Breach of Settlement, But No Remedy
Ms. Markey filed, Ms. Markey filed a petition for enforcement with the MSPB. In her petition, Ms. Markey requested that the terms of the settlement remain in force, but that the agency either be “sanctioned” for the disclosure or that her IRA appeal be reinstated. For its part, the agency denied that the disclosure was a breach of the settlement and argued that the terms of the settlement were ambiguous or that, if there was a breach, the breach was not “material.”
In finding that a breach occurred, the Board first noted that in construing the terms of a settlement, the words are of paramount importance and parol (other) evidence of the parties’ intent will only be considered if the terms of the agreement were ambiguous. The Board found no ambiguity in the nondisclosure provision of the settlement. Moreover, the Board found no justifiable reason for the breach because the agency could have disclosed that Ms. Markey “resigned” by disclosing the SF-50 Notice of Personnel Action to the EEO investigator without the need to disclose the settlement.
The Board also rejected the agency’s argument that the breach was not “material.” The Board noted its past decisions finding that the violation of a nondisclosure provision to be a material breach. The Board that the nondisclosure provision was a major benefit to Ms. Markey who, in exchange, agreed to withdraw her IRA appeal.
Nonetheless, the Board found that there was no available enforcement remedy that would cure the agency’s material breach. The Board noted that in most cases, the non-breaching party may elect to enforce the agreement or rescind the agreement and reinstate the appeal. However, in this case, Ms. Markey specifically requested that the agreement not be rescinded and that it remain in effect. The Board rejected Ms. Markey’s requests for sanctions against the agency, holding that sanctions are a means to enforce compliance. Because the agency had already failed to comply and Ms. Markey wanted the agreement to remain in force, the Board found sanctions to be inappropriate. The Board similarly denied Ms. Markey’s request that her IRA appeal be reinstated, finding no legal basis for allowing Ms. Markey to pursue her appeal without rescinding the settlement agreement.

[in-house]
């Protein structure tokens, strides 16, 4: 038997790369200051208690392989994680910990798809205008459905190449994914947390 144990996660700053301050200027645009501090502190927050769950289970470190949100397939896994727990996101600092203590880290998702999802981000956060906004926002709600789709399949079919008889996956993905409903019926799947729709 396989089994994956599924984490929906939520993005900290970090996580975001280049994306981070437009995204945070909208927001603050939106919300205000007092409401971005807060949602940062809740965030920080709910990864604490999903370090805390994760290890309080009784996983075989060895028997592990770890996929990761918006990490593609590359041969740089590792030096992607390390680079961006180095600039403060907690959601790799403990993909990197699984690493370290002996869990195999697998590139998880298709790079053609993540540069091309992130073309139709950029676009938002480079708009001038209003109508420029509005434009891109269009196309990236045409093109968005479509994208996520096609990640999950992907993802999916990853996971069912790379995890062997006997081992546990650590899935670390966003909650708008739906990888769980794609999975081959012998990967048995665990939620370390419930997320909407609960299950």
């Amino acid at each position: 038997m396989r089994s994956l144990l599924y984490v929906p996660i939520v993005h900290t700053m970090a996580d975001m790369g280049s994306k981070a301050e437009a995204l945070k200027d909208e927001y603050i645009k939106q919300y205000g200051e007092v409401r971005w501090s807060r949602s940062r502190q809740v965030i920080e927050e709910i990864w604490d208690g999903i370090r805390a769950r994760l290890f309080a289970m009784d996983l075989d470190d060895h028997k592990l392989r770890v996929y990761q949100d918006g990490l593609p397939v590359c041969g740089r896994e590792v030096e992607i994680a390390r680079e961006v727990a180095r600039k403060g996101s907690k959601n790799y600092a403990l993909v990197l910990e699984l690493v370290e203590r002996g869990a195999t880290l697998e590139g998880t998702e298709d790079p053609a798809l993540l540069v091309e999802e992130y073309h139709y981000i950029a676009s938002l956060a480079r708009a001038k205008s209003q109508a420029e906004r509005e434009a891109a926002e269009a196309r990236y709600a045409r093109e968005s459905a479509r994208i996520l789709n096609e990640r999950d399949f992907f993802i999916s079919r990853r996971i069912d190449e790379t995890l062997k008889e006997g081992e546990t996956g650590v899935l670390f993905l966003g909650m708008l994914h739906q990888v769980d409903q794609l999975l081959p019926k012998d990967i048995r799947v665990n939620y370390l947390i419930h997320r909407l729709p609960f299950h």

This case points out the difficulties employees face when an agency breaches a settlement agreement. Often, the only remedy is to reinstate the case the employee settled. That remedy is frequently not a practical solution depending on the employee’s current circumstances at the time of the breach and the risks of litigating the case that was settled. In this case, Ms. Markey’s “victory” was a hollow one.
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